posted by Anna on .
What is the relationship between the level of Gross Domestic Product and economic well-being.
What factors of well-being are missing from the Gross Domestic Product?
Is there a point where the Gross Domestic Product could increase to such a high level that economic well-being could be compromised?
If so,what are some of the opportunity costs associated with maximizing the Gross Domestic Product.
This is what I came up with from my chapter reading, but this subject is confusing me.
There is not a direct relationship between Gross Domestic Product and the economic well being. There may be a correlation in some instances, however high Gross Domestic Product does not necessarily equate to higher standards of living. In some governments, and Elitist system exists, in which a great deal of the wealth is concentrated in the hands of a small group of individuals and the general population is relatively poor.
When measuring wellbeing from a Gross Domestic Product perspective, important indicators are overlooked such as mortality rates, income per capita, employment rates, literacy rates, government spending on programs for the public.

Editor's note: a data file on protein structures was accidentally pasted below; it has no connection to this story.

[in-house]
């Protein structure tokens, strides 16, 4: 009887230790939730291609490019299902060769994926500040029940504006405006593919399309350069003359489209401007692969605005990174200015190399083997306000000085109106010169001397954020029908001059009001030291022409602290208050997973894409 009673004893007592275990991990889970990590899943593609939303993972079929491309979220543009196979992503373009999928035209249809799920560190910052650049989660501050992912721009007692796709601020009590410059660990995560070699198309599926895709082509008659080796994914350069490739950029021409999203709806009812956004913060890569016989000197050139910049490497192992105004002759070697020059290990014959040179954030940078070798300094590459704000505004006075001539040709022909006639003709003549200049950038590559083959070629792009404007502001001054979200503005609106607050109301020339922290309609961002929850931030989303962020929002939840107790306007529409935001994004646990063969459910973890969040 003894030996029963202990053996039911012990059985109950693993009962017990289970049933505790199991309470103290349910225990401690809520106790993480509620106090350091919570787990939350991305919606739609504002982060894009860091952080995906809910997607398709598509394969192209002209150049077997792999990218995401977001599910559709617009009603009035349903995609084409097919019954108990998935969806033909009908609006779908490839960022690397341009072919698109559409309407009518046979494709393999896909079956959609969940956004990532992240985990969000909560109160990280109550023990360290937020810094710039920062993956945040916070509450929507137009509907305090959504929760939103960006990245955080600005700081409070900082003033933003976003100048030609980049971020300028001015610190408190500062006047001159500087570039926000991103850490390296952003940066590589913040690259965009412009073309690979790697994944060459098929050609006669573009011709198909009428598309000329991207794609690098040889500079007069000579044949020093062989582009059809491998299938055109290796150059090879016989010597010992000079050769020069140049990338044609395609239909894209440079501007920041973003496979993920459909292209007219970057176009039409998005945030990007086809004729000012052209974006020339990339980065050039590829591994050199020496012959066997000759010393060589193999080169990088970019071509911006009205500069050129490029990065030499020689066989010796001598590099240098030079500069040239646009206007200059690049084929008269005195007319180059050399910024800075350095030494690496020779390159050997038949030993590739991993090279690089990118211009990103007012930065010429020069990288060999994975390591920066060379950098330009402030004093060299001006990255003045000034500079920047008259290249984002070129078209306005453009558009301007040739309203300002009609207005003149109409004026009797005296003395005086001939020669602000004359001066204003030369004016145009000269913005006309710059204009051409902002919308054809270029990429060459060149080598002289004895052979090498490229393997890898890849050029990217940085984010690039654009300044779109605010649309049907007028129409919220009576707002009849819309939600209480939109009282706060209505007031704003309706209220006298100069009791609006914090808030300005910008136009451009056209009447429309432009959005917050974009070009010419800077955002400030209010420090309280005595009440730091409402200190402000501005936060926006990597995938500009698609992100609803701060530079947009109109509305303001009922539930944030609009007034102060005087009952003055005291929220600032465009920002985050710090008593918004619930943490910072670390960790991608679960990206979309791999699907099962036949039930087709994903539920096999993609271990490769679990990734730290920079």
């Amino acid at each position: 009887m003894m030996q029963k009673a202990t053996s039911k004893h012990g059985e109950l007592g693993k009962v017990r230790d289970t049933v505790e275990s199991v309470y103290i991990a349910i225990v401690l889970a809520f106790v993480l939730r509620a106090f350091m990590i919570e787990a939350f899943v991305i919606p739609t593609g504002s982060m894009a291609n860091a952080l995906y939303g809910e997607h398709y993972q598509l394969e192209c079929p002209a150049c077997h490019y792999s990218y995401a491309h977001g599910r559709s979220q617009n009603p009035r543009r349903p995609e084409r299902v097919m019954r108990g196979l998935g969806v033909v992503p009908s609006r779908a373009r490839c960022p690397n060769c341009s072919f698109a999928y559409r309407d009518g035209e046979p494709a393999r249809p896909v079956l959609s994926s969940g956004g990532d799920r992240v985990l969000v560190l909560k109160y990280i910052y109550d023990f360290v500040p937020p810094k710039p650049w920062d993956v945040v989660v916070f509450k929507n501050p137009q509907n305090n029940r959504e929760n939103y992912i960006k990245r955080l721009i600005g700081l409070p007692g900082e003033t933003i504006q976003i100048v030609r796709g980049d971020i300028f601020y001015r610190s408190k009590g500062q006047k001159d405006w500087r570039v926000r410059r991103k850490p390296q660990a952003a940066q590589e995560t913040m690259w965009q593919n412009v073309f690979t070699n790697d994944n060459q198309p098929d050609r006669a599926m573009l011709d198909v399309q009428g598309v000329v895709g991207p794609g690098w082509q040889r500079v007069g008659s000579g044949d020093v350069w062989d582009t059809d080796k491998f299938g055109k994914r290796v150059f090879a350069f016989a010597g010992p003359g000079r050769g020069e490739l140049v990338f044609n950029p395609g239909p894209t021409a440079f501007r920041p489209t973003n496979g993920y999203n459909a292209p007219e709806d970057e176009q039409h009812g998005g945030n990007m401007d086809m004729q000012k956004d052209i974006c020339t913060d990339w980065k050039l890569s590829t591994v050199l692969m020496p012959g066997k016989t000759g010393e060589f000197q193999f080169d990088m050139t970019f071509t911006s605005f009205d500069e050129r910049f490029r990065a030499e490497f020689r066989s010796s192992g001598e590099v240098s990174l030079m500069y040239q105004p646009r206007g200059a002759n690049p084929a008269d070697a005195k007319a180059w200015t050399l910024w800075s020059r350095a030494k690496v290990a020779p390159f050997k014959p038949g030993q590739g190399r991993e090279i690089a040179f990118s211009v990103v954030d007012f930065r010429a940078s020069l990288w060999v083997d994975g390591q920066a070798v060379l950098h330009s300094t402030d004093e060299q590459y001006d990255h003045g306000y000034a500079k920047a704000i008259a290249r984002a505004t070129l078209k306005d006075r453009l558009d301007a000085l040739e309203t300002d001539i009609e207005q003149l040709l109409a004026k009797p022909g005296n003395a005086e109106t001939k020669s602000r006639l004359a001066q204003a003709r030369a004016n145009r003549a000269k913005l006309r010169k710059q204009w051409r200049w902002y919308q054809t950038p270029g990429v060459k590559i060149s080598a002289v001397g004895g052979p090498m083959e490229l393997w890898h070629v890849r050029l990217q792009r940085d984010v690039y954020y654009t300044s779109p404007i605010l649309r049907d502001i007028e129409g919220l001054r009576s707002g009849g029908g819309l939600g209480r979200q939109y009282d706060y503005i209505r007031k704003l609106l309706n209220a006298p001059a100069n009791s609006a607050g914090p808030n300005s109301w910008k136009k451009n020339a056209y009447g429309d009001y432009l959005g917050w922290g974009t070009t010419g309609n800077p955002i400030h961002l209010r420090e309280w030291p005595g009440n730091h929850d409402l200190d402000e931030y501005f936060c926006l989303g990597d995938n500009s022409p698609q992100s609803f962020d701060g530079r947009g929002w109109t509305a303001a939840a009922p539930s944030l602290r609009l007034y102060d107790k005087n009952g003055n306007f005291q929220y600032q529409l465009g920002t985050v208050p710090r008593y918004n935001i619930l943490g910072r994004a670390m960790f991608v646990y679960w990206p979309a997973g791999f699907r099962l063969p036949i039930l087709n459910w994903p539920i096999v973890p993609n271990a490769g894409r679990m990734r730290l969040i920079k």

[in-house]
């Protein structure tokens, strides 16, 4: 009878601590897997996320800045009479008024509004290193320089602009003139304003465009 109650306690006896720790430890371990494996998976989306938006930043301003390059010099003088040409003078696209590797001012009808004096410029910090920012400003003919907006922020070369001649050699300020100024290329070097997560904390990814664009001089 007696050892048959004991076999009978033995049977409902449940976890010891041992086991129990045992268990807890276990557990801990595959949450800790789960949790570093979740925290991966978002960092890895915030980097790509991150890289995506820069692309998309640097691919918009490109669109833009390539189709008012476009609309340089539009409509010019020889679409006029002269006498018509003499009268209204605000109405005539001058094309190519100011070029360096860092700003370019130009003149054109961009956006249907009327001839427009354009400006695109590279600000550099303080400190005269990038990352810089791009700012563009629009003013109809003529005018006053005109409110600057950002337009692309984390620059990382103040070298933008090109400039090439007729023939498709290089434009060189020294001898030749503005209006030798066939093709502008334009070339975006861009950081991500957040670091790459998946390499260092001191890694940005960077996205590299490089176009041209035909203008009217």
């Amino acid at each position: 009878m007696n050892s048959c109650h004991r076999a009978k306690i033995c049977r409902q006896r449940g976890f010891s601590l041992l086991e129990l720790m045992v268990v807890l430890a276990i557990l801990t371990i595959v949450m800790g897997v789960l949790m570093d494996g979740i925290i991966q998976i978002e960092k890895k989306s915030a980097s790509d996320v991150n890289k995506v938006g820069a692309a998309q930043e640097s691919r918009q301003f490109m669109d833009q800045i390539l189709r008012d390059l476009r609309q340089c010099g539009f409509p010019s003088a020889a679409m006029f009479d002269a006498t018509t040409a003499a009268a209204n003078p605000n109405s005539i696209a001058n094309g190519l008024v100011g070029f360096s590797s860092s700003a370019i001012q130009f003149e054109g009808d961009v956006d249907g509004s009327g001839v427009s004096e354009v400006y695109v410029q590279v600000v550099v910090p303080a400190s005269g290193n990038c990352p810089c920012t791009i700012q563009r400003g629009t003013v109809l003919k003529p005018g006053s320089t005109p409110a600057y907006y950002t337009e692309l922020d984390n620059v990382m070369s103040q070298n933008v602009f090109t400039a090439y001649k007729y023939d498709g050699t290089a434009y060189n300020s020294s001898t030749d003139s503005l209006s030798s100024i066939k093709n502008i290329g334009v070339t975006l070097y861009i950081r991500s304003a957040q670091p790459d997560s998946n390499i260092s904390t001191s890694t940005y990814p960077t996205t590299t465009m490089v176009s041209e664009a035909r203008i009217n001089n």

Gross Domestic Products could be increased by taxing the population. That would not be a plausible idea because people would not be able to afford the standard of living they were previously accustomed to. I do not think this would be a good government strategy. The opportunity costs of increasing taxes could be decreasing. And this would affect the government spending aspect of GDP.
Thank you for using the Jiskha Homework Help Forum. Here are some sites on the Gross Domestic Product:
1. (Wikipedia): http://en.wikipedia.org/wiki/Gross_domestic_product
2. (part II of #1; it's intresting to compare countries): http://en.wikipedia.org/wiki/List_of_countries_by_GDP_(nominal)
3. (a case study): http://www.econedlink.org/lessons/index.cfm?lesson=EM775&page=teacher
4. (definition & summary): http://useconomy.about.com/od/grossdomesticproduct/p/GDP.htm
5. (market browser): http://www.marketbrowser.com/mbzzzvp.asp
Anna. Your first paragraph starts off well. I would add that GDP does not include leisure. So, GDP would go up if people would work more hours. But all work and no play is not necessarily a good thing. I would also add that GDP does not count negative (or positive) externalities. So, for example, GDP would go up, in the short run, if factories were allowed to pollute as much as they wanted.
As to your second paragraph, why would GDP rise if governments increased taxes? This argument needs to be expanded and explained. (or dropped)